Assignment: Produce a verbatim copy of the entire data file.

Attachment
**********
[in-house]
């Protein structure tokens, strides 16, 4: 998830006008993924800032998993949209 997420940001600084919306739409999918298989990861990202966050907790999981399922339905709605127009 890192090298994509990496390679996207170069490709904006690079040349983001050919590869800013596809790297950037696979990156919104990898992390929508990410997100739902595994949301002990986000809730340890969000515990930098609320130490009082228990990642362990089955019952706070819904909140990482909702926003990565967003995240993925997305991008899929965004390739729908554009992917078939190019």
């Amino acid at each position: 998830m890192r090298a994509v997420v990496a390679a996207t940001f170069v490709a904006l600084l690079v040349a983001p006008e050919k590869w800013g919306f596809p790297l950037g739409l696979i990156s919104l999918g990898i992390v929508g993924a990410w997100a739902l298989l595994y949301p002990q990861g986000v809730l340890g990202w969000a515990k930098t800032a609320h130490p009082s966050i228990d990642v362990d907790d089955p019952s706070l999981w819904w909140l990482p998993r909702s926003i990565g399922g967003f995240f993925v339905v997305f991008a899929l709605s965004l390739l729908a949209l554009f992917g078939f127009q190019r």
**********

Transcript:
[in-house]
């Protein structure tokens, strides 16, 4: 998830006008993924800032998993949209 997420940001600084919306739409999918298989990861990202966050907790999981399922339905709605127009 890192090298994509990496390679996207170069490709904006690079040349983001050919590869800013596809790297950037696979990156919104990898992390929508990410997100739902595994949301002990986000809730340890969000515990930098609320130490009082228990990642362990089955019952706070819904909140990482909702926003990565967003995240993925997305991008899929965004390739729908554009992917078939190019």
């Amino acid at each position: 998830m890192r090298a994509v997420v990496a390679a996207t940001f170069v490709a904006l600084l690079v040349a983001p006008e050919k590869w800013g919306f596809p790297l950037g739409l696979i990156s919104l999918g990898i992390v929508g993924a990410w997100a739902l298989l595994y949301p002990q990861g986000v809730l340890g990202w969000a515990k930098t800032a609320h130490p009082s966050i228990d990642v362990d907790d089955p019952s706070l999981w819904w909140l990482p998993r909702s926003i990565g399922g967003f995240f993925v339905v997305f991008a899929l709605s965004l390739l729908a949209l554009f992917g078939f127009q190019r």